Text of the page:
(b) Mr. Dulanty reverted to a suggestion (which, he said, he had made to the Secretary of State at the time of the last exchange of despatches with Mr. de Valera) to the effect that the best course would be to indicate publicly and quite clearly to the I.F.S. that should they become a Republic, certain consequences (which would be indicated) would inevitably follow as night the day.

Mr. Dulanty said that he was disappointed that the reply of the United Kingdom Government to Mr. de Valera's despatch had not, as he had hoped it would, taken this line. He still thought that a public statement to this effect might do considerable good.

(c) Mr. Dulanty mentioned (rather, it struck me, as an afterthought) that he thought it would be very welcome if, in the course of the informal negotiations which he was now having with the Minister of Agriculture, Mr. Walter Elliot could make certain concessions, e.g. in regard to fat cattle (the position of store cattle was, he said, all right), or the bacon quota, which would help the I.F.S. producer. He referred, in this connection, to the recent conclusion of the Trade Agreement with Soviet Russia, and said that it seemed to him most unfortunate that such an Agreement should be possible, whilst trade relations with the I.F.S. remained in their present position.

(d) Lastly, Mr. Dulanty asked me whether I thought that another 'Round Table' Conference, the object of which would be to review the whole position, would be a possibility. As to this, I said that it seemed to me that past experience had shown that such a Conference was not likely to be useful unless some principle were adopted as the basis of negotiations. In other words, was there to be a 'Commonwealth' basis or a 'non-Commonwealth' basis? If the former, would Mr. de Valera accept; if the latter, I did not think that any Government here could possibly enter into a Conference founded on such a principle.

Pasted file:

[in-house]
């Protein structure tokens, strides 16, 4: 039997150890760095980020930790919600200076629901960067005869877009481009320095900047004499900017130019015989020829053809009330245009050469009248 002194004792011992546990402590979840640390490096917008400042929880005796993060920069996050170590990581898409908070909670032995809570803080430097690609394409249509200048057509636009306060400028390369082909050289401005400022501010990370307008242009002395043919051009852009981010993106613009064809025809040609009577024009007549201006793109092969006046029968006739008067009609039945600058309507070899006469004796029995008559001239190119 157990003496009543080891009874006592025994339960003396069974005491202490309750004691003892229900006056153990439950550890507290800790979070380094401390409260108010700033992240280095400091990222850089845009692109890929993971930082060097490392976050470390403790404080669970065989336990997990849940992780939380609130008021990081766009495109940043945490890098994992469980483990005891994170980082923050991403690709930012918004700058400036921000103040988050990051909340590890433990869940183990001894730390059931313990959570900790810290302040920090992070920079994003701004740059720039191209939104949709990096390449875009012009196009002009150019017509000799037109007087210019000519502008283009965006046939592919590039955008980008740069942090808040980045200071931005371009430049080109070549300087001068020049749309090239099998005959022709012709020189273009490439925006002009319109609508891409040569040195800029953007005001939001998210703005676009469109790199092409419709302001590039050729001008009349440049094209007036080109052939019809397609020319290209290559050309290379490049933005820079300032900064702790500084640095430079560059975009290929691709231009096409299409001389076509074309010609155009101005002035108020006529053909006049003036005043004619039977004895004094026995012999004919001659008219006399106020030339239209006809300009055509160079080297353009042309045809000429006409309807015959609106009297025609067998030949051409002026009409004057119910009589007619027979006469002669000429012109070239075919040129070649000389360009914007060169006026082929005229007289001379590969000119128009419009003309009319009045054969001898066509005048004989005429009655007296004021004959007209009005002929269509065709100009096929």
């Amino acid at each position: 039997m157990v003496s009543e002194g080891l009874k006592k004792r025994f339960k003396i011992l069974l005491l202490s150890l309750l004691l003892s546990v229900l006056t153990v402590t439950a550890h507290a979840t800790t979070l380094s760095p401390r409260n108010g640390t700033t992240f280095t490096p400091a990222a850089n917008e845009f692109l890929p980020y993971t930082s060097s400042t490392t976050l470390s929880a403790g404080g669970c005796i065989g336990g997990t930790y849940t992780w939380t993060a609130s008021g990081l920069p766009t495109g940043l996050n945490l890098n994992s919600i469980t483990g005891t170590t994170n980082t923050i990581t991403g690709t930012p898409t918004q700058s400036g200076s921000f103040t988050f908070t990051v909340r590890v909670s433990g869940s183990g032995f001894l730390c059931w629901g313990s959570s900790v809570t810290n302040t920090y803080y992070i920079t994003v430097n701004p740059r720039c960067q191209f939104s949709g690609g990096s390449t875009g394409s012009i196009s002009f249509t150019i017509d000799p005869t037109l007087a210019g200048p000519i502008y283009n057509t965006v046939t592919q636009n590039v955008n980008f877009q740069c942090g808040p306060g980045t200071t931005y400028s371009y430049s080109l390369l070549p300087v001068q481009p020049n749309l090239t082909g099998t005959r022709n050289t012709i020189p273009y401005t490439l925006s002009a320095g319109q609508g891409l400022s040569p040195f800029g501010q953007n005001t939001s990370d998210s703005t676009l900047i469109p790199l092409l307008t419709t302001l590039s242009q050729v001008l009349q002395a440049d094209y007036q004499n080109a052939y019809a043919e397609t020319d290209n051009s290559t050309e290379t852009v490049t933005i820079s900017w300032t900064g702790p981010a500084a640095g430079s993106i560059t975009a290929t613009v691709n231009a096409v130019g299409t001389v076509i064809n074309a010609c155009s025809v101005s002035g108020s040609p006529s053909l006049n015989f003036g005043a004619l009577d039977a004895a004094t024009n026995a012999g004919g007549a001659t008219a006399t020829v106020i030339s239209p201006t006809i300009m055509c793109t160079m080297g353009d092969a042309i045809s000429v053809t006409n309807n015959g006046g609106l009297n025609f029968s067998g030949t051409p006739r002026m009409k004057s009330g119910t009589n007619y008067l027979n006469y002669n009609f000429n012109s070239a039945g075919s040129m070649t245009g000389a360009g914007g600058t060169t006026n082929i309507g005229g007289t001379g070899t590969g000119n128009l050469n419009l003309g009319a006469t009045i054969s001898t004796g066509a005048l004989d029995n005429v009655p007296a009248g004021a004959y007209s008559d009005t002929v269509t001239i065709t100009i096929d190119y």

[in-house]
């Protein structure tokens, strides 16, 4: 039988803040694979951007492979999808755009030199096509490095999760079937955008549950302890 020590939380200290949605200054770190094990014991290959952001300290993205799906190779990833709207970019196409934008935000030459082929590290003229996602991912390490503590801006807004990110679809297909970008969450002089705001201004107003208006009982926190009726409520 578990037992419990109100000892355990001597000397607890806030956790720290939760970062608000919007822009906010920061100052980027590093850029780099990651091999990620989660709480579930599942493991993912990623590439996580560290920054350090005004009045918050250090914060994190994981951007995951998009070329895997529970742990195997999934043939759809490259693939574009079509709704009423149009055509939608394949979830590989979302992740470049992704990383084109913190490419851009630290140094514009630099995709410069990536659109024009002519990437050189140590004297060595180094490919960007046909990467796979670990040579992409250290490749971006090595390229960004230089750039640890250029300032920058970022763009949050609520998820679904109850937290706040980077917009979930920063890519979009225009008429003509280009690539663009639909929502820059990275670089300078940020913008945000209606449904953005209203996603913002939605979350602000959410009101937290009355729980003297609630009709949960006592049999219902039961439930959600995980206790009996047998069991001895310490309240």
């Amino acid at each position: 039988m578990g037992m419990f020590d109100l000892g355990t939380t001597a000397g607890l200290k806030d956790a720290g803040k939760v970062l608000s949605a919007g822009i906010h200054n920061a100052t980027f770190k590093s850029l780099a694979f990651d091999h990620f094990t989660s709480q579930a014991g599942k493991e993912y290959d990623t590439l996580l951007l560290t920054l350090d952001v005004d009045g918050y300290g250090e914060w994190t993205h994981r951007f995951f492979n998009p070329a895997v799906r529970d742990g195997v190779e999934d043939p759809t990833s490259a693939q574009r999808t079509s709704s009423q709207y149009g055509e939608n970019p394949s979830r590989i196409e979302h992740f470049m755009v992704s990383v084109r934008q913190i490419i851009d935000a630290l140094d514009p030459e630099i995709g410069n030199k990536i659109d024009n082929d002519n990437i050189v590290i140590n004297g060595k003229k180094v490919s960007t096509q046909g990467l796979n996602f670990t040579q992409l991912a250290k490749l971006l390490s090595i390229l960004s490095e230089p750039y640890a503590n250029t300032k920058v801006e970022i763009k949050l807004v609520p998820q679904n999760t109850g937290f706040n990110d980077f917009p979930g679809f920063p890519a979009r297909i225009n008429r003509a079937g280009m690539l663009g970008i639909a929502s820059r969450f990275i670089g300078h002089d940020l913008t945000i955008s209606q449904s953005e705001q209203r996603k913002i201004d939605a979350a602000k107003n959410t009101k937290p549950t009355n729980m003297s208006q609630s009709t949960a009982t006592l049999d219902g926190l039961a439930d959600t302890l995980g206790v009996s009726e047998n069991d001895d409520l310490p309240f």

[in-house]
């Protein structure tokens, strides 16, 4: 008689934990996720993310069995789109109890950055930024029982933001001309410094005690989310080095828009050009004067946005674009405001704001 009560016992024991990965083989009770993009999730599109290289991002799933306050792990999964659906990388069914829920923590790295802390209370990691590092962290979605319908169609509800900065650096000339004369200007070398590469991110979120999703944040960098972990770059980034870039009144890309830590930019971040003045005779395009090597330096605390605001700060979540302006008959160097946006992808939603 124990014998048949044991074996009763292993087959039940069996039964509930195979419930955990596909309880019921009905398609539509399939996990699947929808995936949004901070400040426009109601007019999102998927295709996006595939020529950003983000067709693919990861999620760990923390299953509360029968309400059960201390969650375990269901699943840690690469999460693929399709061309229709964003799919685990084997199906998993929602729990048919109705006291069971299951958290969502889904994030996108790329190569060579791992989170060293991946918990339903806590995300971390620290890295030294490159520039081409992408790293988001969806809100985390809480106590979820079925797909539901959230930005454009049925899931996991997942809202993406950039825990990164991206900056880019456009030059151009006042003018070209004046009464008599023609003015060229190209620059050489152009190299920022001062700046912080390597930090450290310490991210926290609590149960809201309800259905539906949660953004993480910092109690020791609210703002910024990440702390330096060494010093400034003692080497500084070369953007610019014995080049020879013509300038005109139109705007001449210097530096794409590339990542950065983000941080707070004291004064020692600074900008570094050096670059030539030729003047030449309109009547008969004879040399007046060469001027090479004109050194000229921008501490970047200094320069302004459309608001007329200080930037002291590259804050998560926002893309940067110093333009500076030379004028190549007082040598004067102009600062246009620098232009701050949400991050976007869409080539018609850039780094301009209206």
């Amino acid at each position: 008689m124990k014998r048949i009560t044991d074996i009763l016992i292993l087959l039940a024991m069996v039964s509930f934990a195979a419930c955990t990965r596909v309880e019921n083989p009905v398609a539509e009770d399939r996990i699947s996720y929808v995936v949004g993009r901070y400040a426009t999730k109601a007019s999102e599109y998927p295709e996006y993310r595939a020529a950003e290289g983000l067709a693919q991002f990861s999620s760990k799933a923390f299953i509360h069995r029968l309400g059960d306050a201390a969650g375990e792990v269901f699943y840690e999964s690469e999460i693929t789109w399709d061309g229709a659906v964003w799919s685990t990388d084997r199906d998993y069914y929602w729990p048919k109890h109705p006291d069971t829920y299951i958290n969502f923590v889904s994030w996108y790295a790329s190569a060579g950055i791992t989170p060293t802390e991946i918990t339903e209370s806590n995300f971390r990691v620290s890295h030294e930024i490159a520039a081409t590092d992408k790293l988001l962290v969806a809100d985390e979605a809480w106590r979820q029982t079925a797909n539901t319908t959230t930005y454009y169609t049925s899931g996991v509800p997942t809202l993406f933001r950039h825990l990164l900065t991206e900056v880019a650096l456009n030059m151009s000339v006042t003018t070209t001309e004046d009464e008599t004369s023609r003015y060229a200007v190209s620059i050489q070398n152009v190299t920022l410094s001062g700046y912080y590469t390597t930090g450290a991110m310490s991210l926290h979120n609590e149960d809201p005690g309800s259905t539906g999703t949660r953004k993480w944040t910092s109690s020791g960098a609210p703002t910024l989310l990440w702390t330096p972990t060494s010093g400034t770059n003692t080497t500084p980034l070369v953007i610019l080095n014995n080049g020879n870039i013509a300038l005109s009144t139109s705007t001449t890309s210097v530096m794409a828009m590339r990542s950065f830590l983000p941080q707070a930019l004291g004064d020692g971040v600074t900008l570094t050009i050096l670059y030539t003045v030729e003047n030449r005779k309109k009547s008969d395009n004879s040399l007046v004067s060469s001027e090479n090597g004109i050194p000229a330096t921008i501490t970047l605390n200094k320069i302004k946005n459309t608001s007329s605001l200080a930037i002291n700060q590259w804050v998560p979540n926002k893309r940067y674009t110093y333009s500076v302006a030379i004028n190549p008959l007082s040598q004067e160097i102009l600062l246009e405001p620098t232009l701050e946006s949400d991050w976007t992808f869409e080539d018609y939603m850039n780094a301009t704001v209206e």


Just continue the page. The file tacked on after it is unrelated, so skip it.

Mr. Dulanty suggested that it might not be necessary to lay down before-hand the basis of a Conference. If such a Conference should, by some means or another, be held, and if unfortunately it should break down by it becoming apparent that Mr. de Valera would not accept a 'Commonwealth' basis, he thought that the effect would certainly be to help the parties in opposition to Mr. de Valera at the next General Election.

I told Mr. Dulanty that I should like to report the gist of our conversation to the Secretary of State, and he made it clear that he had no objection to my doing so. I explained, however, that I was very doubtful whether any progress could be made on any of the lines which he had indicated. He replied that he realized this, but nevertheless he would like the suggestions considered.

In this connection Mr. Dulanty asked me the direct question whether he would be right in assuming that the policy of the Government here was to allow matters to drift. On this I was, of course, non-committal but I said that it seemed to me that Ministers here were in a real difficulty. There were two parts of the controversy - (a) political and (b) economic. So long as there was no prospect of a settlement on the political side, the difficulties in making any progress on the economic side were obvious; faced with many other pre-occupations, the Government here might well feel, under present conditions, that to attempt to find a solution of the I.F.S. problem was rather in the nature of 'beating the air'.

[initialled] E.J.H

Purchase Volumes Online

Purchase Volumes Online



The Royal Irish Academy's Documents on Irish Foreign Policy series has published an eBook of confidential correspondence on the 1921 Anglo-Irish Treaty negotiations.

Free Download

International Counterparts

The international network of Editors of Diplomatic Documents was founded in 1988. Delegations from different parts of the world met for the first time in London in 1989.
Read more ....

Website design and developed by FUSIO